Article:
Classics Department: Belstaff Trialmaster Jacket
It works on your motorcycle. But it’s loved by Hollywood (and The Drive) because it works everywhere else, too.
“Belstaff” seems like one of those family names dating back to Shakespearean England, one with a crest of armor and a few knights serving royal courts dotting the family tree. In fact, the name Belstaff is an invention, a merger of co-founder Eli Belovitch’s surname and the Midlands county of Staffordshire, England, where the factory was originally based. It was a nice merger, because Belovitch just doesn't have the proper ring to it if you're trying to sell to members of the British Motorcycle Racing Club during the Roaring Twenties.
Then again, Belstaff was already a known quantity by 1927, when the brand was trademarked. By that point Belovitch and his son-in-law, Harry Grosberg, had a history of producing waterproof fabrics—not just for motorcyclists but also capes, tents, and ground cloths for the British Military throughout WWI.
By the end of the Great War Belstaff’s future had been cemented thanks to the massive number of soldiers who had enjoyed the benefits of the company's ultra-durable clothing. Belstaff took advantage of a booming economy and an era when motorcycles, cars, and airplanes were all the rage to became an adventure gear supplier of tents, camping gear, goggles, gloves, boots, helmets, bags, and a range of waterproof capes—even offering much of that kit bespoke. Belstaff went further, too, in pushing fabric technology. Long before the rise of Gore-Tex, breathable rain-proof gear was impossible to come by. Instead, Belstaff experimented with rubber, creating an impregnated cotton called “beaverteen,” as well as “double-texture waterproof cashmere.”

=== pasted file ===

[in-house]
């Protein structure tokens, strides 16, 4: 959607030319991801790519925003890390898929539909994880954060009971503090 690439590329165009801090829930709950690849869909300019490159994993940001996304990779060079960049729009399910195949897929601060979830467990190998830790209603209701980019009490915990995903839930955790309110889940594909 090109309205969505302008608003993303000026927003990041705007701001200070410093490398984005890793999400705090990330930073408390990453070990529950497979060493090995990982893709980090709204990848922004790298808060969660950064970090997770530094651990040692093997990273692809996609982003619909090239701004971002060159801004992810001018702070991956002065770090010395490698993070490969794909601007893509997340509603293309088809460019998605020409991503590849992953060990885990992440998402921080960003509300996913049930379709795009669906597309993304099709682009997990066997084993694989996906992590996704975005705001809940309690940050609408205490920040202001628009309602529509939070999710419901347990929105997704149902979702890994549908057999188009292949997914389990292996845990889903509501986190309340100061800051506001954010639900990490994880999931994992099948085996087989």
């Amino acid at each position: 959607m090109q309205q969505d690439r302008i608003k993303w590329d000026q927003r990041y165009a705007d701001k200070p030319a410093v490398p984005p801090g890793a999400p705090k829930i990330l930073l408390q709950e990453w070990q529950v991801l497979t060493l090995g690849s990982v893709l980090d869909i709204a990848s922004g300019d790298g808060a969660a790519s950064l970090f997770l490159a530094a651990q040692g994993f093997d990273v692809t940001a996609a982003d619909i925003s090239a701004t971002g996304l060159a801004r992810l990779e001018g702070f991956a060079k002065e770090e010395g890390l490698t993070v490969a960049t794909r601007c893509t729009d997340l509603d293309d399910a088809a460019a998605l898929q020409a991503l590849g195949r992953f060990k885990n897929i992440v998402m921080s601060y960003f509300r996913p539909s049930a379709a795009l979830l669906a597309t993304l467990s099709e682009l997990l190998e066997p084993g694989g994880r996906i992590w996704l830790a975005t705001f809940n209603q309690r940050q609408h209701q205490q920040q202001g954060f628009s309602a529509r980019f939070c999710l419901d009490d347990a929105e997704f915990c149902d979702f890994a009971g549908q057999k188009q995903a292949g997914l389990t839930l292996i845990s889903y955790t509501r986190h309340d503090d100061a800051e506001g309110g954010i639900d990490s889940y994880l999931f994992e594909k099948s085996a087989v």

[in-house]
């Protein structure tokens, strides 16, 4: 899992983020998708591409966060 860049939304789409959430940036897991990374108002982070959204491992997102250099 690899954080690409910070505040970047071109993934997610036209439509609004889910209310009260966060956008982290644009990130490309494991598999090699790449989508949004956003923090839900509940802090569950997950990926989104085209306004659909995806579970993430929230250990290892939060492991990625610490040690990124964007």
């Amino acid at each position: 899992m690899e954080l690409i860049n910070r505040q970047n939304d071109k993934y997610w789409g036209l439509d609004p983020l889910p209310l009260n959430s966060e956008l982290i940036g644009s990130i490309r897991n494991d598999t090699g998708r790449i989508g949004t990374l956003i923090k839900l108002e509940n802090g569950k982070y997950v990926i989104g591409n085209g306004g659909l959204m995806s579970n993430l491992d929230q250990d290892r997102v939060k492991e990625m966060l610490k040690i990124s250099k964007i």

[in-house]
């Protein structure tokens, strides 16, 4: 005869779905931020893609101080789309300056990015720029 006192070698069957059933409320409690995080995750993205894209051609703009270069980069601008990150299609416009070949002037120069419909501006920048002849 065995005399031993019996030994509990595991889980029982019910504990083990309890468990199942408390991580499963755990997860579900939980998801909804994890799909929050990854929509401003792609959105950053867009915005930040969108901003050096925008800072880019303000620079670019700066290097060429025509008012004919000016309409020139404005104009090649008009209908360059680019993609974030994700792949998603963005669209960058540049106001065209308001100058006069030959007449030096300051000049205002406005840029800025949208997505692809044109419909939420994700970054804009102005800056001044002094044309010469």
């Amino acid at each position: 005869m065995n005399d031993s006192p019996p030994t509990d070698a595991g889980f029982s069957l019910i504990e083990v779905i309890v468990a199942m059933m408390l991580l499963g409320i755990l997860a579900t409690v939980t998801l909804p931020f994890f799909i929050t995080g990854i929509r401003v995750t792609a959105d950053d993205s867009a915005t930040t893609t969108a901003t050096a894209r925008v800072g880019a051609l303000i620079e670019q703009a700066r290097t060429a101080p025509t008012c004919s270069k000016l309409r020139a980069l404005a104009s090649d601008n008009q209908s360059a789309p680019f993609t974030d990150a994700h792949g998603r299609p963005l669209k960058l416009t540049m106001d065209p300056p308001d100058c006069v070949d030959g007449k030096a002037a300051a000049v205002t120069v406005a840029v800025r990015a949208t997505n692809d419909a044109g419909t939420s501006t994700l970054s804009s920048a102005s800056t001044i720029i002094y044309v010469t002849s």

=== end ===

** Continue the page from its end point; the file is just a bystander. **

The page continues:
Eventually, after supplying another generation of soldiers in yet another World War, Belstaff would create the Trialmaster jacket in 1948. Many of the brand's original, functional design cues had been used in construction of jackets up until that point, but the Trialmaster combined everything Belstaff knew into a single piece. The jackets were more comfortable over long rides thanks to pre-bent sleeves, and despite a slim fit the arm-holes were extra large, to prevent binding if you layered beneath the outerwear. Signature touches included a “drunken” pocket stitched on the exterior at an angle, the better to ease consulting a map mid-ride. That feature was cribbed directly from leather coats Belstaff had created for the Royal Flying Corps, but the Trialmaster was made of far lighter waxed cotton sourced from British Millerrain.
Belstaff still uses that same waxed cotton today. It’s tough, patchable if it does fray, and renewable by re-waxing—and because even when waxed, cotton breathes. A good moto jacket has to breathe, along with blocking the wind, since riding, especially in competition, is sweaty work.
What did change over time was the Trialmaster's cut and features Today’s version has split into multiple styles, from the Jubilee, which harkens fairly close to the original, to the a version that that lacks the drunken pocket. The length of the jacket grew or shrank according to fashion of the era, and you can spot vintage versions by their telltale moleskin collar, which today is made of corduroy. Police-only models from the 1970s have extra heavy-duty blacked-out snap fasteners and shoulder epaulettes.
Belstaff is no longer a family run business—it’s joined at the hip to JAB Holdings, which owns everything from Peet’s and Stumptown coffee brands to Jimmy Choo footwear. This may or may not explain Belstaff’s wider appreciation in Hollywood, with their togs worn onscreen by Aaron Johnson as John Lennon in Nowhere Boy and Will Smith in I Am Legend, and by many other actors over the past half decade. (Hilary Swank also wore Belstaff as Amelia Earhart in Amelia, but Earhart did actually don Belstaff flight wear, so there’s historical accuracy at play.) Or we could just be seeing history repeating itself, since Steve McQueen wore a Belstaff Roadmaster jacket in The Great Escape and Peter O’Toole has his onscreen death on a motorcycle while clad in Belstaff as Lawrence of Arabia.
The through-line? Belstaff, then as now, is the quintessence of cool.
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